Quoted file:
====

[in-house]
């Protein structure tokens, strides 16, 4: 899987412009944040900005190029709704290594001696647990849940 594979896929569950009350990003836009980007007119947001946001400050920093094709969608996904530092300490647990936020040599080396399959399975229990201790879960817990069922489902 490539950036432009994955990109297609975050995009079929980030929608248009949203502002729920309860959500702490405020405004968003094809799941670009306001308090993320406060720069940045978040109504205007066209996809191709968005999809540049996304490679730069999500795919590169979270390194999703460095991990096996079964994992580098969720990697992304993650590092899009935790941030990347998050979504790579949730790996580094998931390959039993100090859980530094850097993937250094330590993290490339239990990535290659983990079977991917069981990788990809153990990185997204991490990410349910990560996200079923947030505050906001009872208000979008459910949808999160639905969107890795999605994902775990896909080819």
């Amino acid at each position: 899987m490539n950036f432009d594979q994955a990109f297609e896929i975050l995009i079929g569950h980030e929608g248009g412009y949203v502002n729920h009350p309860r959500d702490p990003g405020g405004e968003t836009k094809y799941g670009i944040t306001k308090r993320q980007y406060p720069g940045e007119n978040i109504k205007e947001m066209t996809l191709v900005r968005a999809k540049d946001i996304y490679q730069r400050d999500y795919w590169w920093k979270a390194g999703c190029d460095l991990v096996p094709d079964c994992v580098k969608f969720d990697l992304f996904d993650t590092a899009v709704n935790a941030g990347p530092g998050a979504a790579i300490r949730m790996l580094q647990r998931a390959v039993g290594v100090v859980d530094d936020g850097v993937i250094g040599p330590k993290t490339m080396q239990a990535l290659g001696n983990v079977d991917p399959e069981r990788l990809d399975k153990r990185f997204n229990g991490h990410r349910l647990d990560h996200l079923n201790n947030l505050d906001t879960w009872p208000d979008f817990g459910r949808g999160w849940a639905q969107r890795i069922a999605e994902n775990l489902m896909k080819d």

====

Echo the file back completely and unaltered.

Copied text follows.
[in-house]
């Protein structure tokens, strides 16, 4: 899987412009944040900005190029709704290594001696647990849940 594979896929569950009350990003836009980007007119947001946001400050920093094709969608996904530092300490647990936020040599080396399959399975229990201790879960817990069922489902 490539950036432009994955990109297609975050995009079929980030929608248009949203502002729920309860959500702490405020405004968003094809799941670009306001308090993320406060720069940045978040109504205007066209996809191709968005999809540049996304490679730069999500795919590169979270390194999703460095991990096996079964994992580098969720990697992304993650590092899009935790941030990347998050979504790579949730790996580094998931390959039993100090859980530094850097993937250094330590993290490339239990990535290659983990079977991917069981990788990809153990990185997204991490990410349910990560996200079923947030505050906001009872208000979008459910949808999160639905969107890795999605994902775990896909080819």
């Amino acid at each position: 899987m490539n950036f432009d594979q994955a990109f297609e896929i975050l995009i079929g569950h980030e929608g248009g412009y949203v502002n729920h009350p309860r959500d702490p990003g405020g405004e968003t836009k094809y799941g670009i944040t306001k308090r993320q980007y406060p720069g940045e007119n978040i109504k205007e947001m066209t996809l191709v900005r968005a999809k540049d946001i996304y490679q730069r400050d999500y795919w590169w920093k979270a390194g999703c190029d460095l991990v096996p094709d079964c994992v580098k969608f969720d990697l992304f996904d993650t590092a899009v709704n935790a941030g990347p530092g998050a979504a790579i300490r949730m790996l580094q647990r998931a390959v039993g290594v100090v859980d530094d936020g850097v993937i250094g040599p330590k993290t490339m080396q239990a990535l290659g001696n983990v079977d991917p399959e069981r990788l990809d399975k153990r990185f997204n229990g991490h990410r349910l647990d990560h996200l079923n201790n947030l505050d906001t879960w009872p208000d979008f817990g459910r949808g999160w849940a639905q969107r890795i069922a999605e994902n775990l489902m896909k080819d």